As mentioned above, the Accord struck between the Hawke ALP government and the Australian Council of Trade Unions (ACTU) did serious damage to the official union movement. It marked the beginning of a long trend of decline, spurred on by the changing nature of work, laws being passed to outlaw most strike action and a self-serving union bureaucracy that is often more interested in angling for a career as an ALP politician than defending workers rights.

Unions are not designed to deal with the modern work environment. Casuals are often treated as second class members, not invited to Union meetings and generally sidelined from discussions between employers and workers. There is a growing trend of people holding jobs in different sectors, meaning that if they want union protection they have to pay 2 unions for coverage.

Sadly some Unions have been screwing their members at the behest of employers. The Shop Distributive and Allied Employees’ Association (SDA) have even signed agreements that are worse than the Award. There have also been some high profile union corruption cases in recent years, most notably the Health Services Union expenses scandal that engulfed the then sitting ALP MP Craig Thomson.

All of these factors have been eroding the Union movement, which was once the foundation of progressive politics, upon which all else was built, filled with leftists of all shades.

The Left In Retreat

Or How the Right Labelled Us Inner City Elites

When I used to be part of the Anarchist movement, people would talk of the inner city ‘activist ghettos’. I didn’t know what they were talking about at first, Wollongong is too small for such a thing to really develop. In larger cities there has been a process of progressives moving to the inner city and vacating the outer suburbs and congregating with other progressives.

There are a number of reasons for this, Universities are centres of activism, and most are located in inner city areas. People move close to University to study, they make friends, enjoy the life-style and stay. Some LGBTIQ people move into the area because they suffer more intense discrimination in the ‘burbs, and even worse in rural areas, the progressive inner city is much easier to exist in. There is also more to do in the inner city, making the life-style more attractive. In the past a smaller proportion of the population went to University and the geographical divisions between uneducated workers and educated workers were not so pronounced.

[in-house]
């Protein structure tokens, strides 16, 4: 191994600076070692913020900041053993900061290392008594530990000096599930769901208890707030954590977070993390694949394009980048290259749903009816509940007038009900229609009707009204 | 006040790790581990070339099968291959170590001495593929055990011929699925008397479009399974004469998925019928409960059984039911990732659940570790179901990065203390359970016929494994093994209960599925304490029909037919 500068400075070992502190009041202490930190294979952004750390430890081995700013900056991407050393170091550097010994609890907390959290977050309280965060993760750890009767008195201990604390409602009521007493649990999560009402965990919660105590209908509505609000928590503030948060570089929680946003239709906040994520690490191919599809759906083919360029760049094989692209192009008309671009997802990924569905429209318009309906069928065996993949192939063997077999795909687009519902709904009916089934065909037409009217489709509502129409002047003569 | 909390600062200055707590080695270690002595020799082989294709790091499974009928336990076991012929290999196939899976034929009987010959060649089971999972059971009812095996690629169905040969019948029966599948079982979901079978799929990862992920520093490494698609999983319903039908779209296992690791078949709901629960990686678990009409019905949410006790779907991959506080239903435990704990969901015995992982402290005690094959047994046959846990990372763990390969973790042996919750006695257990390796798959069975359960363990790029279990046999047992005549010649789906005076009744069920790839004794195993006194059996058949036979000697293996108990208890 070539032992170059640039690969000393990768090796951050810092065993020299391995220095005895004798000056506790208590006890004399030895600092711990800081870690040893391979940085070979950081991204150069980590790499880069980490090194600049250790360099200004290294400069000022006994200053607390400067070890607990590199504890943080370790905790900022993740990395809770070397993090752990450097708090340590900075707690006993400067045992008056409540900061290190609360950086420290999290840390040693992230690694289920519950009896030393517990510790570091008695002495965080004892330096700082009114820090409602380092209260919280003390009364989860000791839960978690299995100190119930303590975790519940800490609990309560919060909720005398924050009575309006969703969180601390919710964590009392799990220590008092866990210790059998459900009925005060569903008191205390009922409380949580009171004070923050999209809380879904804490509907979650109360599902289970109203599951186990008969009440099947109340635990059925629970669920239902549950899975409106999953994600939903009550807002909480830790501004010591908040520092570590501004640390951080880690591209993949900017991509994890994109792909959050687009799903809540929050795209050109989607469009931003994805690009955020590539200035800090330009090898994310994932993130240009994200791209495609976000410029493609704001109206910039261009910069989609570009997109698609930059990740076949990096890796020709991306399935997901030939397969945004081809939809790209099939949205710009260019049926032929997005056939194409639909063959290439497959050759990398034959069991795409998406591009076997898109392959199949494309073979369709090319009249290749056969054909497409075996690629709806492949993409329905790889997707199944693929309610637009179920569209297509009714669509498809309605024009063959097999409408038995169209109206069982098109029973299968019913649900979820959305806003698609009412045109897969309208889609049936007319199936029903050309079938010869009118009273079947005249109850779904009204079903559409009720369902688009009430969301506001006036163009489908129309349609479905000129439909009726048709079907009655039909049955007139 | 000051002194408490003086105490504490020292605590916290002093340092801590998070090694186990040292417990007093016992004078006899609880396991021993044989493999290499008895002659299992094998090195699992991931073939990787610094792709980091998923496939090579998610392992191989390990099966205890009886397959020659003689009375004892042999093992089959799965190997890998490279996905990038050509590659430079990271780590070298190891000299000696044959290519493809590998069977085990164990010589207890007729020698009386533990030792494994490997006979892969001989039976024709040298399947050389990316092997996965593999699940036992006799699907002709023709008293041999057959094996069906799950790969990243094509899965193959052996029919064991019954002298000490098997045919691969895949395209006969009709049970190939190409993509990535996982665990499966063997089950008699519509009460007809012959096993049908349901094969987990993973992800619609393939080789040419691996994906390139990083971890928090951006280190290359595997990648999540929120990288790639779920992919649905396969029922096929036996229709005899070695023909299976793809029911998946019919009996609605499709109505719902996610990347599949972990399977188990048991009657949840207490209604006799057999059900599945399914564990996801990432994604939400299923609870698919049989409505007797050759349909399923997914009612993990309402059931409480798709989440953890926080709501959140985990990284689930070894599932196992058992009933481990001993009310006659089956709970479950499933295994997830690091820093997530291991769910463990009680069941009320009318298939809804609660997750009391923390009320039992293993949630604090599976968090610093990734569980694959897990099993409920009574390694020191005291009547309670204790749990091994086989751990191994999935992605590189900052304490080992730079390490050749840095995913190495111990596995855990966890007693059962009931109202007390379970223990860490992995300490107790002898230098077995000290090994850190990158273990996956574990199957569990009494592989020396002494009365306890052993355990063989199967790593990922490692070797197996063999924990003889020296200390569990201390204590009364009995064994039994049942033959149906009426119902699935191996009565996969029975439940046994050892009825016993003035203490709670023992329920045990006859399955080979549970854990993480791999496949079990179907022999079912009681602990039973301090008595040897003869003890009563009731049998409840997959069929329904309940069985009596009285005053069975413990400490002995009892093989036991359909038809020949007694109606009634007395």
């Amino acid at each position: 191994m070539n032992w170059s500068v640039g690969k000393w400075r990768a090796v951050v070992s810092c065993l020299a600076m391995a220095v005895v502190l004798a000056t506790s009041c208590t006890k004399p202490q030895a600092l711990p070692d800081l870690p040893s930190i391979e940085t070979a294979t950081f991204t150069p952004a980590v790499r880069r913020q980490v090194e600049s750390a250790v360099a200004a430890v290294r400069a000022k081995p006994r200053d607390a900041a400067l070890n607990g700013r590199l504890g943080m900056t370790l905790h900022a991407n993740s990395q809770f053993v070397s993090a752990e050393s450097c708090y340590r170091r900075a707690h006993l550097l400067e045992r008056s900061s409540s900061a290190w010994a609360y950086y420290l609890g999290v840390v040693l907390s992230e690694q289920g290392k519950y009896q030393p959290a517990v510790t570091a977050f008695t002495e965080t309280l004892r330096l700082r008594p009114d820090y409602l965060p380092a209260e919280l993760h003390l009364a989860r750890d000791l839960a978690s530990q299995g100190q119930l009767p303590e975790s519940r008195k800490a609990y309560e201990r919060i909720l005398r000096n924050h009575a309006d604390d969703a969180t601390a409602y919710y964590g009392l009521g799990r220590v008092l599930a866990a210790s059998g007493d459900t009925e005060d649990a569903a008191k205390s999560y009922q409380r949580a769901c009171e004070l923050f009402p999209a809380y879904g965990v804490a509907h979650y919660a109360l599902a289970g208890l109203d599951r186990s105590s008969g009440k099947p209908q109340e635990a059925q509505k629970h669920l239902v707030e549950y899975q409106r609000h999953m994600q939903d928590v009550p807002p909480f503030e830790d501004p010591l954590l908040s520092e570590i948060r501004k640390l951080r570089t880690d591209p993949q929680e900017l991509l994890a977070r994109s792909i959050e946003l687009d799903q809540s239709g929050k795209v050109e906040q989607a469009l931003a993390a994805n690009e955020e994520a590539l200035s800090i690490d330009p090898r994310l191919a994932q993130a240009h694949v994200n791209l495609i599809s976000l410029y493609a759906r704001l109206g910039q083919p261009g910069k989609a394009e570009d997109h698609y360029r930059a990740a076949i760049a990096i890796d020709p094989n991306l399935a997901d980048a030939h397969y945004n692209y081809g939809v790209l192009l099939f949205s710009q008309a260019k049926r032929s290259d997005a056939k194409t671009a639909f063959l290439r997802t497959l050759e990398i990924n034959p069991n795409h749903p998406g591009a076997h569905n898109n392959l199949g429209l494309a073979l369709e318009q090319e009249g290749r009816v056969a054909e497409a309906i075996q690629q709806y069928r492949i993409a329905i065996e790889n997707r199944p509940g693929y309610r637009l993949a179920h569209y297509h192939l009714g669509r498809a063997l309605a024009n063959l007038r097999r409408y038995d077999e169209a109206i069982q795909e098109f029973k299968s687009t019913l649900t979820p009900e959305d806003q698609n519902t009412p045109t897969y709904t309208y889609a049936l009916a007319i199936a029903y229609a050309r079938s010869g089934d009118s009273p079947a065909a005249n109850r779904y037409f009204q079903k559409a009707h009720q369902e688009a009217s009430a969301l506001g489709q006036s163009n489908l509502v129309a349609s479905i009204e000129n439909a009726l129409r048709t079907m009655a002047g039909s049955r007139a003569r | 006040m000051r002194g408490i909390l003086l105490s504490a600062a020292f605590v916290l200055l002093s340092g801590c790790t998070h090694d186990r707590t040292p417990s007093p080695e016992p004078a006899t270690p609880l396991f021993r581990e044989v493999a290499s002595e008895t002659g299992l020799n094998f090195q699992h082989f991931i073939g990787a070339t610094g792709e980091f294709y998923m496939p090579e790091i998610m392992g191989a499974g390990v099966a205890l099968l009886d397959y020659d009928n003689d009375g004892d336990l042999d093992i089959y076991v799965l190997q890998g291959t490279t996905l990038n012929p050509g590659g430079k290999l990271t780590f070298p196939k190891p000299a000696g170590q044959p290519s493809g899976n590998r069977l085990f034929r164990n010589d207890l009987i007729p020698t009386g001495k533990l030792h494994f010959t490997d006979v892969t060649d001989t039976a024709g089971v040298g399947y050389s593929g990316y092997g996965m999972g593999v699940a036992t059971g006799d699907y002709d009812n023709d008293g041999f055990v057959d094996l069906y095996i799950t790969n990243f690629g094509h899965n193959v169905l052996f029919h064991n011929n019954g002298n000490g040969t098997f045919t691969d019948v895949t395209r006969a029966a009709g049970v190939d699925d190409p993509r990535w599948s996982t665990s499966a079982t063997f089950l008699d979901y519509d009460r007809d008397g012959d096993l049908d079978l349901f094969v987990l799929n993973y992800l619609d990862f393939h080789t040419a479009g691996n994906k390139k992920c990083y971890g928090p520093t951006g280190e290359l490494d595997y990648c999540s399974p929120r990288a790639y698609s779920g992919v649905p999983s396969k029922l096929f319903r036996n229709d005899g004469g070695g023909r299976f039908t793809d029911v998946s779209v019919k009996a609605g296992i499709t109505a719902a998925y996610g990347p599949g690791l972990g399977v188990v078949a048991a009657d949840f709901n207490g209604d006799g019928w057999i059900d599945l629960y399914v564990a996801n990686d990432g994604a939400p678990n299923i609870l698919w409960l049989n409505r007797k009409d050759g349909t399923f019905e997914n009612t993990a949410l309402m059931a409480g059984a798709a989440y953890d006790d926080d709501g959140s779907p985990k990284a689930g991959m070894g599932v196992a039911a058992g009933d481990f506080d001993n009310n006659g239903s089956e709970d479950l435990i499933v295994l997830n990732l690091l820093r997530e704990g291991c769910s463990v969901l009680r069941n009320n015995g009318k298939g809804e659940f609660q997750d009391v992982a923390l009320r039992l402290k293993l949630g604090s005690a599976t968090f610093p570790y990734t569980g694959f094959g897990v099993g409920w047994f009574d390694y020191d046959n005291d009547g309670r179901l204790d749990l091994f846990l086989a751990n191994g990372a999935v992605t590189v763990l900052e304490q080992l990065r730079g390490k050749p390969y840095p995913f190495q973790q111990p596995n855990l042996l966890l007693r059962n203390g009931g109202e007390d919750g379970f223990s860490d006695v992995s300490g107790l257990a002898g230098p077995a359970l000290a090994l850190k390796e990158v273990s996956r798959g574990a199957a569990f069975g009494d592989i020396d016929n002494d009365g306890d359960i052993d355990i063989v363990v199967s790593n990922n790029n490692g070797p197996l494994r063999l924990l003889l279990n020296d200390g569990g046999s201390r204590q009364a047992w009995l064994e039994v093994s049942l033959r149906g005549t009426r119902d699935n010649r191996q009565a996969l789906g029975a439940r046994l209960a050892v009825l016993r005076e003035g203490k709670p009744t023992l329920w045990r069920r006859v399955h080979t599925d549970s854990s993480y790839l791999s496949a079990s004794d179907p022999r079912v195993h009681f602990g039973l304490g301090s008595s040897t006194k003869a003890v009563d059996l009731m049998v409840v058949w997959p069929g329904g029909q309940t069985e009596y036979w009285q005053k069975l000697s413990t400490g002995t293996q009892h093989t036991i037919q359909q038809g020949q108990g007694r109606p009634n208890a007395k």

For progressives in the inner city, politics develops with little to no reference to what people think and do in the outer suburbs. When people who have studied Arts for three years and spend their time analysing politics with other people who have studied Arts, it creates a false view of where everyone else is at.

People in the suburbs who got a job straight out of high school usually don’t have the same understanding of society and politics, and often come across as bigoted mainly because they haven’t taken the time to do a complex analysis of society. The developing culture of aggressively calling out minor acts of bigotry just alienates these people as demonstrated by the massive backlash against ‘political correctness’. These are the very same people progressives need to win over to have any real influence.

Living in a small city, and getting out of the University campus, my approach to politics has to be aimed at talking to ‘ordinary’ people. Dealing with sexism for example, I have had to spend a lot of time explaining to (older) work colleagues that women can do any job a man can do, and deserve equal pay for equal work. There is also having to make sure everyone understands that violence against women is bad and so is sexual harassment.